When the style system creates a style context it walks through the style sheets (interface nsIStyleSheet) attached to a document in the order defined by the CSS cascade and finds the style rules (interface nsIStyleRule) that match the content node or content node + pseudo-element pair. (The "non-element" style contexts are defined never to match any rules.) These interfaces nsIStyleSheet and nsIStyleRule correspond to the CSS concepts of style sheets and style rules, except they are more general, and are used by other code that needs to add style information to the document. For the CSS stylesheets, this process corresponds to CSS selector matching. The output of CSS selector matching as defined by the CSS specification is an ordered list of rules, where the order determines which declarations override other declarations. (In CSS, declarations are the property-value pairs within style rules. In Mozilla, nsCSSDeclaration objects correspond to CSS declaration-blocks.) Due to the great similarity of these lists between elements in the content tree, Mozilla stores the output of the selector matching process in a lexicographic tree, the rule tree. This double tree (style context tree and rule tree) allows for sharing of style data, which allows the data to take up less memory and allows the data computation to take less time.

For example, suppose we had the CSS stylesheet:

/* rule 1 */ doc { display: block; text-indent: 1em; }
/* rule 2 */ title { display: block; font-size: 3em; }
/* rule 3 */ para { display: block; }
/* rule 4 */ [class="emph"] { font-style: italic; }

and the following document:

    <title>A few quotes</title>
    <para class="emph">Benjamin Franklin said that <quote>"A penny saved
    is a penny earned."</quote></para>
    <para>Franklin D. Roosevelt said that <quote>"We have nothing to
    fear but <span class="emph">fear itself</span>."</para>

This will lead to a rule tree that looks like this, where each node is in the format [name of node: rule it points to]:

                  [A: null]
            ,------' /  \ `------.
        [B: 1]  [C: 2]  [D: 3]  [E:  4]
                        [F: 4]

Note that two rule nodes point to rule 4.

The style context tree will look like this, ignoring all the style contexts for the text nodes (all of which have style contexts pointing to rule node A), with each style context in the format [element type: rule node]:

                      [doc: B]
         ,------------'  |   `-----------.
    [title: C]       [para: F]         [para: D] 
                         |                 |
                    [quote: A]         [quote: A]
                     [span: E]

The reason the rule tree shares style data naturally is that most style rules specify properties in very few structs. As stated above, each style struct contains only properties that are inherited by default or those that are set to their initial value ("reset") by default. This leads to (or perhaps three, depending on how you count) two types of sharing. For those structs where all the values are inherited by default, a style context can often (when none of the rules matched by the style context specify any properties in the struct, or when explicit inherit is used) use the same struct as its parent style context. For the structs where all the properties are reset by default, if no explicit inherit values or em or similar units are used, the style struct can be cached on the rule node rather than the style context and shared between all style contexts pointing to that rule node. Furthermore, if the rule specifies no values for a struct, it can use the same struct as its parent. While the style context tree is generally quite deep, since it corresponds roughly to the content tree, the rule tree is generally quite broad (but are there cases where it is quite deep??), since the depth of a node in the tree corresponds to the number of rules matched. Therefore, inherited structs are cached on the style context (but only the top style contexts pointing to them actually "owns" them), but structs that are shared between rule nodes are stored only on the highest rule node to which they apply and then retrieved from that highest rule node every time they are needed. The code that does this sharing work is mostly in nsStyleContext::GetStyleData, nsRuleNode::GetStyleData, and nsRuleNode::WalkRuleTree.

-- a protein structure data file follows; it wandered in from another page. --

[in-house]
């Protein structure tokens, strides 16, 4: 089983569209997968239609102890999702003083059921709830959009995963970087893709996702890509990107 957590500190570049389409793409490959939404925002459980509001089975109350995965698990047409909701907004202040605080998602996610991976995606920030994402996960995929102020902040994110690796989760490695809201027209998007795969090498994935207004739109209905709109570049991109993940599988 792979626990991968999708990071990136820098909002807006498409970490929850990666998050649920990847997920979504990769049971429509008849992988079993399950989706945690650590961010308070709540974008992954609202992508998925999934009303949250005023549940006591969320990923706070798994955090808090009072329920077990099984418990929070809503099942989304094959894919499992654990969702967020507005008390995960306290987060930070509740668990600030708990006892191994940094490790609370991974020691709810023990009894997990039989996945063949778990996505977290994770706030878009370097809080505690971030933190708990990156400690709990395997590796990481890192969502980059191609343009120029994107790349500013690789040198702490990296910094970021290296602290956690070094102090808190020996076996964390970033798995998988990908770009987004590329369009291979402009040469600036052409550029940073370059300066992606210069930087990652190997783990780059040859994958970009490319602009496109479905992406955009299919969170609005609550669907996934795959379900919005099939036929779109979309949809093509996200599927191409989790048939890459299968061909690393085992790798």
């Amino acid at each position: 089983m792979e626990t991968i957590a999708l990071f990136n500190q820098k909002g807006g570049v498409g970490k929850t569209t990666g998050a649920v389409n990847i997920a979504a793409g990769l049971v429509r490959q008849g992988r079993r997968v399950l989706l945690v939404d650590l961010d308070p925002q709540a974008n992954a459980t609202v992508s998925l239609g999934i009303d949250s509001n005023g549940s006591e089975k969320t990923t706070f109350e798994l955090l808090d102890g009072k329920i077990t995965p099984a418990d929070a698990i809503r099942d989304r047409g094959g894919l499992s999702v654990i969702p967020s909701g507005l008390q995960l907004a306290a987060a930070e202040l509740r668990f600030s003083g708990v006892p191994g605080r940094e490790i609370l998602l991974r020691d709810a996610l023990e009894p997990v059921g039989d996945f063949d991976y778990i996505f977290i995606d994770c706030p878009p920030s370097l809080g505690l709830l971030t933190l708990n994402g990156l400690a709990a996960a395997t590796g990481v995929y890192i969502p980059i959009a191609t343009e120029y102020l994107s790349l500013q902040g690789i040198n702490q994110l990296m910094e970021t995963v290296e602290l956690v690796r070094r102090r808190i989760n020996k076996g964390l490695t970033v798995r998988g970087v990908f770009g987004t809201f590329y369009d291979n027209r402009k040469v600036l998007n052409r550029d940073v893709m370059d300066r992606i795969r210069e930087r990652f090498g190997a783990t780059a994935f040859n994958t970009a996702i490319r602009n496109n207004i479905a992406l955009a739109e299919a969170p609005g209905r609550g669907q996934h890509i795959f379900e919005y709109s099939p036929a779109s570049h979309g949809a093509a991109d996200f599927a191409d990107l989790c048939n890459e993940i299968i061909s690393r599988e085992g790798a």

When nsRuleNode::WalkRuleTree computes a struct, it walks the rules, starting with the style context's rule node, towards the root of the rule tree. It uses a the appropriate declaration struct and has each rule fill in any properties specified by that rule that are not filled in already. The walking stops when all of the properties are filled in or when the root of the rule tree is reached. Then the style struct is computed from the declaration and stored at the appropriate location in the rule tree or on the style context.

Problems: Dynamic style changes often destroy too much data.

CSS Stylesheet backend

CSS Stylesheet Loading

[This section needs to be written. I'm reluctant to write it both since I don't know much about it.]

Problems: A bunch the code needs to be rewritten to prevent stylesheets from blocking the parser and to reduce string copying (although that partly goes with parsing).]


Stylesheet representation

Problems: The stylesheet representation uses way too much memory.

Other nsIStyleSheet implementations

Problems: Some of the HTML style information is implemented in the content node classes. It should be consolidated so that the style system code can be moved back within the layout DLL and nsIStyleContext can be de-COM-ified.